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16S rRNA-based analysis of microbiota from the cecum of broiler chickens.

  • Zhu, Xiang Y
  • Zhong, Tanya
  • Pandya, Yoga
  • Joerger, Rolf D
Published Article
Applied and environmental microbiology
Publication Date
Jan 01, 2002
PMID: 11772618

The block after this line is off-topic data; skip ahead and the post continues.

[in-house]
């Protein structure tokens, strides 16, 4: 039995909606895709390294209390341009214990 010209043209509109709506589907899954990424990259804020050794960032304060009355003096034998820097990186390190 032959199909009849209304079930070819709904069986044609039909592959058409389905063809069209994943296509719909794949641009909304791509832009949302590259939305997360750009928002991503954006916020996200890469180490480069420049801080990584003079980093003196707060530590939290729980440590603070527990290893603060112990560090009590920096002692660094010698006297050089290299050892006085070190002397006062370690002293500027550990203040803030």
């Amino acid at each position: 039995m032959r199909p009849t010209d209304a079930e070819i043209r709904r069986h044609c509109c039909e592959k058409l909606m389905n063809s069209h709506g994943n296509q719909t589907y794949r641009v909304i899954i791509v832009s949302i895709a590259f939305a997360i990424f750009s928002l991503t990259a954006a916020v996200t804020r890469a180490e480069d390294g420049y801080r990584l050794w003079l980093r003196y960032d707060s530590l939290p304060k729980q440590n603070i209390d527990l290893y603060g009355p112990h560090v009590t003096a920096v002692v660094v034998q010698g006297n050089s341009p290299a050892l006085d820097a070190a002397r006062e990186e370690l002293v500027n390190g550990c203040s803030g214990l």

The microbiota of the intestinal tract of chickens plays an important role in inhibiting the establishment of intestinal pathogens. Earlier culturing and microscopic examinations indicated that only a fraction of the bacteria in the cecum of chickens could be grown in the laboratory. Therefore, a survey of cecal bacteria was done by retrieval of 16S rRNA gene sequences from DNA isolated from the cecal content and the cecal mucosa. The ribosomal gene sequences were amplified with universal primers and cloned or subjected to temporal temperature gradient gel electrophoresis (TTGE). Partial 16S rRNA gene sequences were determined from the clones and from the major bands in TTGE gels. A total of 1,656 partial 16S rRNA gene sequences were obtained and compared to sequences in the GenBank. The comparison indicated that 243 different sequences were present in the samples. Overall, sequences representing 50 phylogenetic groups or subgroups of bacteria were found, but approximately 89% of the sequences represented just four phylogenetic groups (Clostridium leptum, Sporomusa sp., Clostridium coccoides, and enterics). Sequences of members of the Bacteroides group, the Bifidobacterium infantis subgroup, and of Pseudomonas sp. each accounted for less than 2% of the total. Sequences related to those from the Escherichia sp. subgroup and from Lactobacillus, Pseudomonas, and Bifidobacterium spp. were generally between 98 and 100% identical to sequences already deposited in the GenBank. Sequences most closely related to those of the other bacteria were generally 97% or less identical to those in the databases and therefore might be from currently unknown species. TTGE and random cloning indicated that certain phylogenetic subgroups were common to all birds analyzed, but sequence data from random cloning also provided evidence for qualitative and quantitative differences among the cecal microbiota of individual birds reared under very similar conditions.

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